Lewis Baldwin Parsons
Lewis Baldwin Parsons was born April 5, 1818, in Perry in western New York State. When he was ten the family moved to St. Lawrence County. After he was graduated from Yale in 1840, he conducted a school in Mississippi for a time, but returned North in order to study law at Harvard. He began his practice in Alton, Illinois, but moved to St. Louis in 1854, where he soon became chief executive officer of the Ohio & Mississippi Railroad (now a segment of the Baltimore and Ohio system). He resided in Cincinnati for several years as a consequence of this position, returning to St. Louis in 1860. The following year he served as volunteer aide to Frank Blair upon the occasion of the capture of the pro-Confederate Missouri militia camp under General D. M. Frost, and in October he was made an assistant quartermaster of volunteers with rank of captain. Parsons' entire contribution to the Union cause, and it was a most significant one, was as a master of transportation. Initially he had charge of all military river and rail transport in the vast Department of the Mississippi, which stretched from Montana to Pittsburgh and south to New Orleans. He remained in St. Louis until in August, 1864, he was given charge of all river and rail transportation in the armies of the United States with headquarters in Washington. Parson's services were invaluable—-one of his exploits was the transfer of John M. Schofield's entire Army of the Ohio, with its artillery and trains, in January, 1864, from Mississippi to Washington in an average time of eleven days in an era when railroading was in its infancy. On May 11, 1865, he was commissioned brigadier general of volunteers, and on April 30, 1866—the day he was mustered out—he was brevetted major general. In 1875 General Parsons took up residence on a farm near Flora, Illinois, but in the next quarter-century was active as a director of several railroads and industrial corporations and as president of a bank in St. Louis. In 1880 he was the Democratic candidate for lieutenant governor of Illinois. General Parsons died in Flora on March 16, 1907, and was buried in Bellefontaine Cemetery, St. Louis.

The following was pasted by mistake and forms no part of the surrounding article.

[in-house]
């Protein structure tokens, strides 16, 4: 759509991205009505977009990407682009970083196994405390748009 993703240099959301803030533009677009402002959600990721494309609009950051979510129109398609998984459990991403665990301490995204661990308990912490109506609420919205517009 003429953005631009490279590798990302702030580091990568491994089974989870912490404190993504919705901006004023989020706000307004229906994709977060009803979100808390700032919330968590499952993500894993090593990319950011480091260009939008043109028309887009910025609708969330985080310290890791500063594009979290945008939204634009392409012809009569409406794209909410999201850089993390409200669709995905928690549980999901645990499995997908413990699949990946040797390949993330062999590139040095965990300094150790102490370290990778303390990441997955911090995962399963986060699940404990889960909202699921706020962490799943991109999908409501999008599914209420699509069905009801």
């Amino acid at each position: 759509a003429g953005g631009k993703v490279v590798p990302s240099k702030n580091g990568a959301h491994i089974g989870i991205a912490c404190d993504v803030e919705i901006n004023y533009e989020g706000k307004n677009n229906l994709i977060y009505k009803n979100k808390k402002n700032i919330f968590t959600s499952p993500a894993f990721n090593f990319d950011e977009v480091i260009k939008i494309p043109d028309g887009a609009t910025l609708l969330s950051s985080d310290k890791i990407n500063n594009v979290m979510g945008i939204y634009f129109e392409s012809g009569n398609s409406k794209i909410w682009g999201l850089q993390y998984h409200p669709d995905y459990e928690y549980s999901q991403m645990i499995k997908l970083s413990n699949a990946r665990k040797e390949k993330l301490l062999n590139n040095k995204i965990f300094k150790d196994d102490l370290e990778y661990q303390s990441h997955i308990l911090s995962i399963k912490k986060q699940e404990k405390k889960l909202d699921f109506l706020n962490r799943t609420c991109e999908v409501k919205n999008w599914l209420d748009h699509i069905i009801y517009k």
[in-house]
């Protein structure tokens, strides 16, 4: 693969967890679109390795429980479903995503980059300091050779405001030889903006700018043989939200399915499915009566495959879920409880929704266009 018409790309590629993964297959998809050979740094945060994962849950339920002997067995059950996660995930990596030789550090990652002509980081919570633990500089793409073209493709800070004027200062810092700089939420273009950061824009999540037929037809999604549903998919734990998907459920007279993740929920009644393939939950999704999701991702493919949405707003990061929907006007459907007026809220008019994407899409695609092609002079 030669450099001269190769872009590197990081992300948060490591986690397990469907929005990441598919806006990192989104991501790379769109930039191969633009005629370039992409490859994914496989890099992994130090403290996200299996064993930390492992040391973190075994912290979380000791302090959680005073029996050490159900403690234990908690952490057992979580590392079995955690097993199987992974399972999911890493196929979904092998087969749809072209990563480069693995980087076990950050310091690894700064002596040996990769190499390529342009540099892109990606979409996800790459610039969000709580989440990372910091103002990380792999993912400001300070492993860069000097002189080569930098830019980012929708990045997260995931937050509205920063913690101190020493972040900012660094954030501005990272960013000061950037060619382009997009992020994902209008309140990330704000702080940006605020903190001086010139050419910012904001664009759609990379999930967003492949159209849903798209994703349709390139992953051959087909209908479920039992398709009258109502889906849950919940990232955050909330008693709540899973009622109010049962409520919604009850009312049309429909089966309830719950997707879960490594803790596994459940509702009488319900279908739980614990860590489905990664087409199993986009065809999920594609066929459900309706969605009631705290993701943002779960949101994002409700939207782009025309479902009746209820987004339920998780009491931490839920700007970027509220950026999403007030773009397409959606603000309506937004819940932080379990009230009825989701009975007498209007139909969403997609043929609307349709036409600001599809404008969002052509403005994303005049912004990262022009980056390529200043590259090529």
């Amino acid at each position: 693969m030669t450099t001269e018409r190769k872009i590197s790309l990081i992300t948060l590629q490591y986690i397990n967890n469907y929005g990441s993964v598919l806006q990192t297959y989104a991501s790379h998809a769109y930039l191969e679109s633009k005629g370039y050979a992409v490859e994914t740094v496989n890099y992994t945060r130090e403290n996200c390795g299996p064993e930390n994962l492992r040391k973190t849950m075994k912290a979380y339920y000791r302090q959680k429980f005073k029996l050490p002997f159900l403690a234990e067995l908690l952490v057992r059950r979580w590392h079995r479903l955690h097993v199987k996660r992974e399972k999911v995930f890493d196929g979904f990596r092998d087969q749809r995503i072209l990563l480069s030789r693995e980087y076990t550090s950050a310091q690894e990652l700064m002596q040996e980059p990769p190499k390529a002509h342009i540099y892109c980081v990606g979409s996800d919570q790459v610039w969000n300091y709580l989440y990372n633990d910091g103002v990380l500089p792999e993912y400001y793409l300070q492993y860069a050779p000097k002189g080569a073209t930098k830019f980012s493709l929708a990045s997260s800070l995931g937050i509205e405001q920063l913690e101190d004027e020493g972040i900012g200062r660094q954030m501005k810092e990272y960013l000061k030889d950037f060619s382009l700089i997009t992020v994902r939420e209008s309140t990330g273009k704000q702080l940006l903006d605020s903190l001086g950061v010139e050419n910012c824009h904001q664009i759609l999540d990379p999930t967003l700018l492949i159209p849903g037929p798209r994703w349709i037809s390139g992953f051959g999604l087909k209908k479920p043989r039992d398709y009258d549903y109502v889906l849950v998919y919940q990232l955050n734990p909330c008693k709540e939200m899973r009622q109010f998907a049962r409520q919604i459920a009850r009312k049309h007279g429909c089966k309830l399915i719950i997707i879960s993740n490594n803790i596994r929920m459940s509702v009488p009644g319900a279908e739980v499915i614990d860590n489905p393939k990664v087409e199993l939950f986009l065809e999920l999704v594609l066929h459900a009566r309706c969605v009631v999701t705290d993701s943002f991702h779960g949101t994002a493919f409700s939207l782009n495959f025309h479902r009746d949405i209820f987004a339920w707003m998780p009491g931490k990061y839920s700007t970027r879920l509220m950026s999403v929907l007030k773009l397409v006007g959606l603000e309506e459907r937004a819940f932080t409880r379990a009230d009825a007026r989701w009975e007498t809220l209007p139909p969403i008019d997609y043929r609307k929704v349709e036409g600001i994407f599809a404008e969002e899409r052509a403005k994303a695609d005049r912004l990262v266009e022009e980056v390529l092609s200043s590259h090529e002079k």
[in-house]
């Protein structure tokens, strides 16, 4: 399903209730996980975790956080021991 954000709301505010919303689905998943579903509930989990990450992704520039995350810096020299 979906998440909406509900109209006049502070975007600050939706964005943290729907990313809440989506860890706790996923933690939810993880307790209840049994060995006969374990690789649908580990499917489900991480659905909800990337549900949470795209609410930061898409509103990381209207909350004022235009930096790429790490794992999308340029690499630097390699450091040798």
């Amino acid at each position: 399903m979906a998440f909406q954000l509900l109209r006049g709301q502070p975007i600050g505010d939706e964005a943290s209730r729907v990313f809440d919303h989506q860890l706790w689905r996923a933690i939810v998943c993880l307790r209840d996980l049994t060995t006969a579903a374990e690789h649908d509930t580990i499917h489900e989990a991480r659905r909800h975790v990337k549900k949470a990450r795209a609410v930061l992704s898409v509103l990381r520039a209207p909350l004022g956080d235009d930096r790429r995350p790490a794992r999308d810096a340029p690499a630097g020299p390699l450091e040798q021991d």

Reference: Generals in Blue. Lives of the Union Commanders by Ezra J. Warner. Louisiana State University Press. Baton Rouge.